Buchholz v. Meyer Njus Tanick, PA, No. 18-2261 (6th Cir. 2020)

Annotate this Case
Justia Opinion Summary

Buchholz received two letters about overdue payments he owed on credit accounts. The letters came from MNT law firm, on MNT’s letterhead. Each referred to a specific account but the content is identical except for information regarding that specific account. MNT attorney Harms signed both letters; Buchholz alleges that MNT must have inserted “some sort of pre-populated or stock signature.” The letters do not threaten legal action but purport to be communications from a debt collector and explain that MNT has been retained to collect the above-referenced debts. Buchholz alleges that he felt anxiety that he would be subjected to legal action if prompt payment was not made and sued under the Fair Debt Collection Practices Act, 15 U.S.C. 1692e, e(3), and e(10), asserting that MNT processes such a high volume of debt-collection letters that MNT attorneys cannot engage in meaningful review of the underlying accounts. The Sixth Circuit affirmed the dismissal of the complaint for lack of standing. Buchholz has shown no injury-in-fact that is traceable to MNT’s challenged conduct. Buchholz’s allegation of anxiety falls short of the injury-in-fact requirement; it amounts to an allegation of fear of something that may or may not occur in the future. Buchholz is anxious about the consequences of his decision to not pay the debts that he does not dispute he owes; if the plaintiff caused his own injury, he cannot draw a connection between that injury and the defendant’s conduct.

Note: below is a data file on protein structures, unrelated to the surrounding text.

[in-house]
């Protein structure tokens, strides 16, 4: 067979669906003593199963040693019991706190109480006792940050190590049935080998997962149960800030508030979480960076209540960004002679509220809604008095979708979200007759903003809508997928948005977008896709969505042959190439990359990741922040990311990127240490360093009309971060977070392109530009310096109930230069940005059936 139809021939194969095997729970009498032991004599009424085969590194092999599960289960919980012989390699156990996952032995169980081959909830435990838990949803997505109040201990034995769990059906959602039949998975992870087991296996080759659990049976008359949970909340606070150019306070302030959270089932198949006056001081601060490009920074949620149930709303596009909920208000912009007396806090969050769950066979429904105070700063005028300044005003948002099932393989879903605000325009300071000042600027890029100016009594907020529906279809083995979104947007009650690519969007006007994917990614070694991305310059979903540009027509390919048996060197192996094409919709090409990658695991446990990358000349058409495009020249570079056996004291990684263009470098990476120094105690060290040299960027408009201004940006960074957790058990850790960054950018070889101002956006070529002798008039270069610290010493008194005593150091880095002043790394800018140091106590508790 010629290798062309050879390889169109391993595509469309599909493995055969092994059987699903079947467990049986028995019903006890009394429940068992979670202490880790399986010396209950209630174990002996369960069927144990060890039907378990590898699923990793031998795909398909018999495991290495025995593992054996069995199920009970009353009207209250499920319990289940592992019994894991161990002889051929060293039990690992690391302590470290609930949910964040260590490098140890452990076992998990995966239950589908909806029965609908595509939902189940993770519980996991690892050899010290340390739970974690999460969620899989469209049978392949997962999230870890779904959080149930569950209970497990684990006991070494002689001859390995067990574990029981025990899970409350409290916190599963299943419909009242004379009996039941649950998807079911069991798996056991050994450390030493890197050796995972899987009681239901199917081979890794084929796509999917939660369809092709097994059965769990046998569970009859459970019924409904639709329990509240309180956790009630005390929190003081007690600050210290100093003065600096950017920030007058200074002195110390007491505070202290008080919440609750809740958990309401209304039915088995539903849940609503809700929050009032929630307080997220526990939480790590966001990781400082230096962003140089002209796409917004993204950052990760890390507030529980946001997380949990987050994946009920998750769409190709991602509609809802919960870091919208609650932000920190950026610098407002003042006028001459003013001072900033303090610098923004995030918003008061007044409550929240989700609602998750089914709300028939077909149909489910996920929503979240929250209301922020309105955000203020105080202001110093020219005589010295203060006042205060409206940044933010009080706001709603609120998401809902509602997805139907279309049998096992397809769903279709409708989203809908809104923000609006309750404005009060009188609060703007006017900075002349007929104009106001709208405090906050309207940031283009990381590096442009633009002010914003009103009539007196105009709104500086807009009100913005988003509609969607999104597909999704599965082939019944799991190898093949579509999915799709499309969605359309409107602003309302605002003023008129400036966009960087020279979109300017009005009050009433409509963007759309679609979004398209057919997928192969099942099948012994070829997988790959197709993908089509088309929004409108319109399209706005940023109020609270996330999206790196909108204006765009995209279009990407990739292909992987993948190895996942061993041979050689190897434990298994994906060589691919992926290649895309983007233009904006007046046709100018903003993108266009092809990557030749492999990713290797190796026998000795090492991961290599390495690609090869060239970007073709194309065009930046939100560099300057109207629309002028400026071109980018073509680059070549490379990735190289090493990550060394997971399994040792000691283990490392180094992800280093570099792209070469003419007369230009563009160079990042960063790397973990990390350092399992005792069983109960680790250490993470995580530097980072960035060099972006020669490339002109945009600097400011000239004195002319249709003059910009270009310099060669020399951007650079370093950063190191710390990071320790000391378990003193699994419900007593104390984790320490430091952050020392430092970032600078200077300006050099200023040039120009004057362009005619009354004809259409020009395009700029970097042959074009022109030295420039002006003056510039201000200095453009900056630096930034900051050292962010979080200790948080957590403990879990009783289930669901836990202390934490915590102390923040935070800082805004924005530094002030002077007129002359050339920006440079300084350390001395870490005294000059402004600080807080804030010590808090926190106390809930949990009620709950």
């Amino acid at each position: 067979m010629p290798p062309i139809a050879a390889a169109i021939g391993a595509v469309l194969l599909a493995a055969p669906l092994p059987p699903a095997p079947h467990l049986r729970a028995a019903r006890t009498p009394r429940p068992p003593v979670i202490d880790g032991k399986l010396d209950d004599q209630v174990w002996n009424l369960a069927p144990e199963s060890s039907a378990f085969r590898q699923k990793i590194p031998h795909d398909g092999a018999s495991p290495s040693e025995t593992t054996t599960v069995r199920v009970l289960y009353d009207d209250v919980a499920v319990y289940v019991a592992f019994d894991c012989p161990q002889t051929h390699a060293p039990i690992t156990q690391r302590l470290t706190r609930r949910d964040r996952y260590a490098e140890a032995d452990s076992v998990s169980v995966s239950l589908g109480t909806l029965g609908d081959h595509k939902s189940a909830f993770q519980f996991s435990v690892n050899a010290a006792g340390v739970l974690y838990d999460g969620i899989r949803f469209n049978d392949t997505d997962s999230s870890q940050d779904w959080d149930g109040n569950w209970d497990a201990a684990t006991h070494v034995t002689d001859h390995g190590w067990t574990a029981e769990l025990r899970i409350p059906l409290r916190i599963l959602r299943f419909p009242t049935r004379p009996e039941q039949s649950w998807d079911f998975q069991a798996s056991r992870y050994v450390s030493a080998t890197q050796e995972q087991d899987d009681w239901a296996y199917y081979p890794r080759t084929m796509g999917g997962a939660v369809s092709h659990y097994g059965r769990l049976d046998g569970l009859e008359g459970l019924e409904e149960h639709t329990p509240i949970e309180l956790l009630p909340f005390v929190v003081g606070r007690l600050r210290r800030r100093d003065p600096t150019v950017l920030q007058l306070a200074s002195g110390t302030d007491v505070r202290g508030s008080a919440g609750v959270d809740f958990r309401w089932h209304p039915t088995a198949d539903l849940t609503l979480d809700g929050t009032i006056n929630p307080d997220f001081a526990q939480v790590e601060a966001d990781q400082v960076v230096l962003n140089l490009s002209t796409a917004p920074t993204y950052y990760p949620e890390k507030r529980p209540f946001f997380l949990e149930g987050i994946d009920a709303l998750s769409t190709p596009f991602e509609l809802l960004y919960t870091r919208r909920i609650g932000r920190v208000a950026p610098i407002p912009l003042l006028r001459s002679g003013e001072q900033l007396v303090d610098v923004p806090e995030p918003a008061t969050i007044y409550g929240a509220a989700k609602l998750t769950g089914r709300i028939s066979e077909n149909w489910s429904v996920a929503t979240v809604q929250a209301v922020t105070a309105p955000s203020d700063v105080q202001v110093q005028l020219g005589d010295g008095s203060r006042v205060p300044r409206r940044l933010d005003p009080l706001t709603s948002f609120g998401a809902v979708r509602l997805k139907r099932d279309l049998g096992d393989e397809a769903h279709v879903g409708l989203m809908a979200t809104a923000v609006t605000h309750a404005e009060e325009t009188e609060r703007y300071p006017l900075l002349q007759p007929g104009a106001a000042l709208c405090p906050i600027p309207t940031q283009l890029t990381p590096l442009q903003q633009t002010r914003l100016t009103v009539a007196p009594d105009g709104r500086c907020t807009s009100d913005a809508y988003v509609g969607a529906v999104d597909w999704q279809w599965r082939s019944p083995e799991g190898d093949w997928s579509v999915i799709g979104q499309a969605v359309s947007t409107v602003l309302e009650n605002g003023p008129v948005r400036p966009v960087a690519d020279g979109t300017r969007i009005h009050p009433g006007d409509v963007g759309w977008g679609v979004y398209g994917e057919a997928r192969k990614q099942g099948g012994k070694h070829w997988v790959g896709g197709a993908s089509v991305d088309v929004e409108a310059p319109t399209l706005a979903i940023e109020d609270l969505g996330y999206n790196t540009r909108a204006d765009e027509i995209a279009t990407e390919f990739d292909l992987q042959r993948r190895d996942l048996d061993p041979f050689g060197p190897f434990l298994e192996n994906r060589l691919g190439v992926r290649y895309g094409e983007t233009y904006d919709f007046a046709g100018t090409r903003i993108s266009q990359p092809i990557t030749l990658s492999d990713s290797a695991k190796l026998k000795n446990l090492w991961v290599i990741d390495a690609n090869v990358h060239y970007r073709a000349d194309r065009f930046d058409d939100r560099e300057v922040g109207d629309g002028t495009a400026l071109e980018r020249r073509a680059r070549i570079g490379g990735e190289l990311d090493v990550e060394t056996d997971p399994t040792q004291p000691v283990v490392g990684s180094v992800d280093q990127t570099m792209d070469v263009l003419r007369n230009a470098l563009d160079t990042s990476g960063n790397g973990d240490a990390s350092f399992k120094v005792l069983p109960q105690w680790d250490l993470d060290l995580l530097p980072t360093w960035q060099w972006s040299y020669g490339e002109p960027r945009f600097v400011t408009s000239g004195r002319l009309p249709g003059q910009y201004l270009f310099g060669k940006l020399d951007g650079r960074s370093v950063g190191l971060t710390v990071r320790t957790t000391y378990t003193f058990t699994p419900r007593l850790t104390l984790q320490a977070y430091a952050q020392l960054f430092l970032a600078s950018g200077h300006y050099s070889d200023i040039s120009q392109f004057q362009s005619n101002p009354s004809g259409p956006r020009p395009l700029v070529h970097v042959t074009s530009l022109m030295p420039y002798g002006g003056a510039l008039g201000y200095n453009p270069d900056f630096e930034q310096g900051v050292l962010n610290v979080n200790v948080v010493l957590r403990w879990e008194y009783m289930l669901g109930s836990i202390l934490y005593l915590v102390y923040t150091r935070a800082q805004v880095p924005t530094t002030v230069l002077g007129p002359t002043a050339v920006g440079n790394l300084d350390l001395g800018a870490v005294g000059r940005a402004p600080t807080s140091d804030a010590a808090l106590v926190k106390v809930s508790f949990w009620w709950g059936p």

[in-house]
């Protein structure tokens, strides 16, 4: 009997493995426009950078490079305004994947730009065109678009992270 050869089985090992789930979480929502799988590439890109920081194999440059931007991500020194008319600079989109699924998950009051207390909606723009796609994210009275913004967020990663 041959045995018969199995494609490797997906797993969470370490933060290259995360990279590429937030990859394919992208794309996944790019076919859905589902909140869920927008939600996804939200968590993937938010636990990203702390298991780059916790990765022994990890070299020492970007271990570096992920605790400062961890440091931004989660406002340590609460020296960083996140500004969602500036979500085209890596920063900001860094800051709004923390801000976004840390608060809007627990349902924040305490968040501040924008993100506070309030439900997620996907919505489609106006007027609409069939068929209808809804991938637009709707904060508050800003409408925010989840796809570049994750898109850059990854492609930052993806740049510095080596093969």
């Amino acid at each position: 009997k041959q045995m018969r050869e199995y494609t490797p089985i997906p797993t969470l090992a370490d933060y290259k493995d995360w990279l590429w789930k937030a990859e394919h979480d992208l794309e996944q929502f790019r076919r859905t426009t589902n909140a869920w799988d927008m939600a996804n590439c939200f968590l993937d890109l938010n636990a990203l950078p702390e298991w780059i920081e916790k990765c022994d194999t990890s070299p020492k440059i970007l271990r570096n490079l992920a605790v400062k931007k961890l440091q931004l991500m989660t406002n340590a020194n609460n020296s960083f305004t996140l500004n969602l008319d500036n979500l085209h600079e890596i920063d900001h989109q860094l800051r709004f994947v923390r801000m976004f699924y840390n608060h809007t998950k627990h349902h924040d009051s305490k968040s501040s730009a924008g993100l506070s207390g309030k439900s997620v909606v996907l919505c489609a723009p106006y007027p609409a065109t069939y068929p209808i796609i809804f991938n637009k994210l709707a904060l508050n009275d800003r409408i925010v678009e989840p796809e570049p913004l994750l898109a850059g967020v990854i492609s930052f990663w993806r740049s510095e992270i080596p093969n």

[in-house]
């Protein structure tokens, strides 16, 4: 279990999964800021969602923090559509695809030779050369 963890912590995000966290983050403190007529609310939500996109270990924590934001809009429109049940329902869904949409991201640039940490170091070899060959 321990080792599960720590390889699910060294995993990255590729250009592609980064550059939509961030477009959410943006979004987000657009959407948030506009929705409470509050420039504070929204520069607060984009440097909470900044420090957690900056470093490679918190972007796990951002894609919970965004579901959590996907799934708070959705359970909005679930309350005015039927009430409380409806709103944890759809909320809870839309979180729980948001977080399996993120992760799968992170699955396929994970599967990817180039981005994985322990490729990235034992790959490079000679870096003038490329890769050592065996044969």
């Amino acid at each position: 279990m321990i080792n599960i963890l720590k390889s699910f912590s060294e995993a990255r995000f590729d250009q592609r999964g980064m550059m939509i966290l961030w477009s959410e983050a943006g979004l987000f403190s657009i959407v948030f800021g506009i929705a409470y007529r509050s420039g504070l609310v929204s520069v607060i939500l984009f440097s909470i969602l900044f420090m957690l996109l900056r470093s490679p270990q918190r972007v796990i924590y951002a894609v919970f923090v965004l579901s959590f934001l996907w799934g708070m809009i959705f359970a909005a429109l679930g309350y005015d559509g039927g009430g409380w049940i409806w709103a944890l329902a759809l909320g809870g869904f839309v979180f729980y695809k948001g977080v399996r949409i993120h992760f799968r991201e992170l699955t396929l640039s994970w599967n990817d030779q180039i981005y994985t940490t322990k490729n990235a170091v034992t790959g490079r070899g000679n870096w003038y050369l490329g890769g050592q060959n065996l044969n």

Download PDF